Sun buys MySQL for $1billion
One of the worlds biggest open source projects is being bought by one of the worlds biggest and richest software companies. Sun Microsystems is handing over $1 billion dollars to buy the worlds most popular open source database, MySQL.
This move has sent shock waves through the open source community. The initial reaction seems to be one of concern. Being owned by a software corporation seems to fly in the face of what it means to be open source. Open source is all about a community of developers and users making a product organically. The very people who build it are the very people who use it. It is not about profit margins, targets and the dreaded licensing fees.
But what will actually happen to MySQL?
Sure Sun are going to want a return on their investment. But are they likely to introduce licensing fees that will alienate the very people that had made MySQL the biggest web database on the planet? Unlikely. Sun must know all to well that it needs the open source community on its side to continue to grow MySQL. Sun have not only bought a fantastic product, they have bought a fantastic community.
The more likely result is that Sun will push MySQL more into the corporate sector as an enterprise level database (you can already buy an enterprise level version from MySQL). Sun can offer other corporations the kind of support that they currently get from Microsoft with its SQL Server database. The combination of a highly successful software company and a highly active and huge open source community will be sending shivers down the spin of Microsoft.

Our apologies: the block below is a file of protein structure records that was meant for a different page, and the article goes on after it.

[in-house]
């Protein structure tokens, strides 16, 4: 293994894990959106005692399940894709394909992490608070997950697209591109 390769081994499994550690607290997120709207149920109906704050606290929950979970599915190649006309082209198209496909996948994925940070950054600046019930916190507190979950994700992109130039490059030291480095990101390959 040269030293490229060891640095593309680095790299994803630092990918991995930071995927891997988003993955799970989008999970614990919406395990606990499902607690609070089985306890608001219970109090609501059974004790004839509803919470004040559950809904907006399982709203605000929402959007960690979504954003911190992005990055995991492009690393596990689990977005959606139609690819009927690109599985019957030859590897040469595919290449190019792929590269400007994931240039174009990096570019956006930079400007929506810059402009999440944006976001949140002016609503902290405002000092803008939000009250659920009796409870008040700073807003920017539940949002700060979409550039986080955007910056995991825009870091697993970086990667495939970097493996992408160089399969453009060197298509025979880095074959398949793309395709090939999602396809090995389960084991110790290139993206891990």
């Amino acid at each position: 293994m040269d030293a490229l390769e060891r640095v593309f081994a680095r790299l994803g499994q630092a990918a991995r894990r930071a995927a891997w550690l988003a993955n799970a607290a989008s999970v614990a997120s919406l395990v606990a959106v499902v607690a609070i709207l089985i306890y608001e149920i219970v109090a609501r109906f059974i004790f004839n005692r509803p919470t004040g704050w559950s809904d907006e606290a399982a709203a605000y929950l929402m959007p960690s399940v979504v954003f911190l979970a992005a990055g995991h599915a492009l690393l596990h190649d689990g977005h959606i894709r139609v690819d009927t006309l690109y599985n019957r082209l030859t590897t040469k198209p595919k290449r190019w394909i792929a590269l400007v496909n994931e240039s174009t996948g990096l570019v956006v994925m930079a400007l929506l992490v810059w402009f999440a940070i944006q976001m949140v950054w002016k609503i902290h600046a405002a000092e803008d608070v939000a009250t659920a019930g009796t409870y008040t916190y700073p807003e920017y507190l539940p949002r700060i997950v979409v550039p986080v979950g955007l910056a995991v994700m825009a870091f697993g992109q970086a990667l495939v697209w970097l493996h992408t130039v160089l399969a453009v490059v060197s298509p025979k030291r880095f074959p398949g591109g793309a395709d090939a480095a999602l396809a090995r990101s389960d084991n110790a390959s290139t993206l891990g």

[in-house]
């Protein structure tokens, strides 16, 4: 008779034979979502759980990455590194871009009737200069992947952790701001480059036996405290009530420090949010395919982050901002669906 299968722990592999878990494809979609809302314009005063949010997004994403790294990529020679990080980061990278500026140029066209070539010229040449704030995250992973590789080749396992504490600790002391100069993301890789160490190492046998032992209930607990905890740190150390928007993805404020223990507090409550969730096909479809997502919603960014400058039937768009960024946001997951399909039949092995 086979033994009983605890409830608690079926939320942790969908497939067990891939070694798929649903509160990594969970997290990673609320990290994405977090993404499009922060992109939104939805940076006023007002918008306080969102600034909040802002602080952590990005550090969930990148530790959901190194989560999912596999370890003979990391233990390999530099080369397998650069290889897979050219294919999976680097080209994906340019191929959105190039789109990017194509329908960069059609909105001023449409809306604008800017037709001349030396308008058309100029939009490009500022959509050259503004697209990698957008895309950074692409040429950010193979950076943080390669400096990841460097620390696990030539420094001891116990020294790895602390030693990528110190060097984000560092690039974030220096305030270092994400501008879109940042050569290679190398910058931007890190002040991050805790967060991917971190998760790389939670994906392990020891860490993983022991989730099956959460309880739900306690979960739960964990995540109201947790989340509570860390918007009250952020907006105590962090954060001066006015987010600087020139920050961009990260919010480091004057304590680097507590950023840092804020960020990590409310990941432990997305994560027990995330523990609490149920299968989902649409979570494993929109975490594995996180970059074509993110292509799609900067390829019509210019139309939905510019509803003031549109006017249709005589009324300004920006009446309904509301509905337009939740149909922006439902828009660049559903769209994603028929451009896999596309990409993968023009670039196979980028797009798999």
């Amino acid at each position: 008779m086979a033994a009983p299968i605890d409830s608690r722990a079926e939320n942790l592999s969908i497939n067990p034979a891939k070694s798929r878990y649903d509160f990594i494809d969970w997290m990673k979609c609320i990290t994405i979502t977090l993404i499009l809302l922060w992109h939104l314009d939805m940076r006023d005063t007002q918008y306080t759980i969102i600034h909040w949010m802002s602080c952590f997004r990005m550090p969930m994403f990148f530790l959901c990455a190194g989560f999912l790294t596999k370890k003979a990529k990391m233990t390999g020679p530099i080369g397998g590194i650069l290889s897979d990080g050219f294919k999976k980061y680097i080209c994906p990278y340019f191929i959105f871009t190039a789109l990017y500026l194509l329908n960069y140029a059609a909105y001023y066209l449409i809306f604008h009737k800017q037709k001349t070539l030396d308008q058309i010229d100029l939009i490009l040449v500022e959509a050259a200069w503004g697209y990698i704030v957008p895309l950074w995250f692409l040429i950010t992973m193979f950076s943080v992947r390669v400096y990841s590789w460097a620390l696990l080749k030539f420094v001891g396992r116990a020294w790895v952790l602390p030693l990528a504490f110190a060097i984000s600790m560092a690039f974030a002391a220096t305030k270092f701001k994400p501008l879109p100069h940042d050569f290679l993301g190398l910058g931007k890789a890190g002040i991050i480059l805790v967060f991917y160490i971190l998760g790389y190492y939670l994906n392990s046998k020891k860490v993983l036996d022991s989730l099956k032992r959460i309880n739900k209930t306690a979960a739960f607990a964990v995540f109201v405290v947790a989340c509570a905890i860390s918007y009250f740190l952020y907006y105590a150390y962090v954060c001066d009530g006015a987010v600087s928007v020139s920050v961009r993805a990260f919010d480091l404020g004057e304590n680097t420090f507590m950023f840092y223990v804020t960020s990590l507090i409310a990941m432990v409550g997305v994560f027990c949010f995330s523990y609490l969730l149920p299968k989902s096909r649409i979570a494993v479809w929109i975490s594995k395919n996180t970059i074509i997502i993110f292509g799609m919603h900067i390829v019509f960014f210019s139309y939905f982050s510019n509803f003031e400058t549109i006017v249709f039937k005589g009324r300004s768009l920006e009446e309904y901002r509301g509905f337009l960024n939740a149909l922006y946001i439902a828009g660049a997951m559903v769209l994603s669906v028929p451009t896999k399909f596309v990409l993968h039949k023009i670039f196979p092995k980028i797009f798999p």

Sun does have a good record with Open Source technology. They own OpenOffice, the open source equivalent to Microsoft Office. They recently released the source code to its Java programming language. They seem to want to position themselves as leaders in the Open Source world. Good on them, it is a very wise move.
Only time will tell what will happen to MySQL in the hands of sun. But I for one am excited about its prospects.